When are choices, actions, and consent based on adaptive preferences nonautonomous?


Adaptive preferences give rise to puzzles in ethics, political philosophy, decision theory, and the theory of action. Like our other preferences, adaptive preferences lead us to make choices, take action, and give consent. In 'False Consciousness for Liberals', recently published in The Philosophical Review, David Enoch (2020) proposes a criterion by which to identify when these choices, actions, and acts of consent are less than fully autonomous; that is, when they suffer from what Natalie Stoljar (2014) calls an 'autonomy deficit'. According to Enoch, such actions are not protected in the usual way against interference by others; there is not the same prohibition against trying to prevent someone from acting in a particular way when that action is motivated by such adaptive preferences and is an attempt to satisfy them. In this note, I raise two concerns about Enoch's criterion.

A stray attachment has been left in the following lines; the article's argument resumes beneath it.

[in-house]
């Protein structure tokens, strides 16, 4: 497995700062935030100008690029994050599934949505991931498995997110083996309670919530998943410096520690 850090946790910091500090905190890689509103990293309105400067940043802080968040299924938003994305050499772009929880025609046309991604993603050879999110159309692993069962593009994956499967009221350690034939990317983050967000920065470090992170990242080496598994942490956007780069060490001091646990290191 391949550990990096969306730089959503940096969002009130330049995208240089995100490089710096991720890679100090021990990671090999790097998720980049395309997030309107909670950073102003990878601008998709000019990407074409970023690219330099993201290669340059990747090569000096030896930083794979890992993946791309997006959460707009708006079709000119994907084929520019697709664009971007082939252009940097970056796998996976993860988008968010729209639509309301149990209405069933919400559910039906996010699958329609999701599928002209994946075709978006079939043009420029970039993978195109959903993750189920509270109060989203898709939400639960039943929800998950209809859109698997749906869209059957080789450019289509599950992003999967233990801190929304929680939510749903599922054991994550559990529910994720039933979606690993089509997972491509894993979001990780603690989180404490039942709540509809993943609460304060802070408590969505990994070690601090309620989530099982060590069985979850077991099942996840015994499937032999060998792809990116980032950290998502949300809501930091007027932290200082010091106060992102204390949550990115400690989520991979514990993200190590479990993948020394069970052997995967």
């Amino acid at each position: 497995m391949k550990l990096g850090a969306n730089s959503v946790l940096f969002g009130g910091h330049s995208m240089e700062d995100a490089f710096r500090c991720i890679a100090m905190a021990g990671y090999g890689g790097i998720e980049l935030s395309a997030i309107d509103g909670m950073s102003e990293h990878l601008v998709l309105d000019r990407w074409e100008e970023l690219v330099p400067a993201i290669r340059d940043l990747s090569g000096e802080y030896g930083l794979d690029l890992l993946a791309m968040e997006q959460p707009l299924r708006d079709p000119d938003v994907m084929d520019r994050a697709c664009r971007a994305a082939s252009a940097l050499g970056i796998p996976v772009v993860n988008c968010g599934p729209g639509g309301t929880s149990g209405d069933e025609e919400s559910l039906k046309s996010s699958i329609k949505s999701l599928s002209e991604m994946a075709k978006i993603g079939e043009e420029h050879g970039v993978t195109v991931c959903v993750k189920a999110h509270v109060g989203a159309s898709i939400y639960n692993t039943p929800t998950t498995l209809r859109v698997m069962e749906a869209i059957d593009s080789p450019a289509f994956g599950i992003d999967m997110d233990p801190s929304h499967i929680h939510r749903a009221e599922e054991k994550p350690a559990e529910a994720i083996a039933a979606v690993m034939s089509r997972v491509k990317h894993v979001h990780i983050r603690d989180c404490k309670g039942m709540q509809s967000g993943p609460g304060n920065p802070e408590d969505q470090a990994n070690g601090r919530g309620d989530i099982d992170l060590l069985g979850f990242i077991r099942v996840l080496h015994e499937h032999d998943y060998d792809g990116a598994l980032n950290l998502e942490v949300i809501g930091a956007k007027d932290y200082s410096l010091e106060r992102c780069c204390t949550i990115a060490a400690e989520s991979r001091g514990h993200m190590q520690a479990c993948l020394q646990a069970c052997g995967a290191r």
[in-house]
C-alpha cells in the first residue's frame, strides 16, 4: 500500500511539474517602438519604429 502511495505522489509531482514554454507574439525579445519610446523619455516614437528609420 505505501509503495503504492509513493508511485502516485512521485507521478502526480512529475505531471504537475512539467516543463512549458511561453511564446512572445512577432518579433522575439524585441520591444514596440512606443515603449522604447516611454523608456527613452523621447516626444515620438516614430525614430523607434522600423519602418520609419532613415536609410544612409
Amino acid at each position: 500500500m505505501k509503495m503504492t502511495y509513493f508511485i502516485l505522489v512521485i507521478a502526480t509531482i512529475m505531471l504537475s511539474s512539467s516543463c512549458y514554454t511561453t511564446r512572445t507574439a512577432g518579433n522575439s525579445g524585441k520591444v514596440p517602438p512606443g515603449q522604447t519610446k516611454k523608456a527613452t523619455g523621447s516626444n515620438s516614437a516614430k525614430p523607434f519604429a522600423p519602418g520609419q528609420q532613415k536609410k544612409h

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Autonomy and Adaptive Preferences.Ben Colburn - 2011 - Utilitas 23 (1):52-71.
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Richard Pettigrew
University of Bristol

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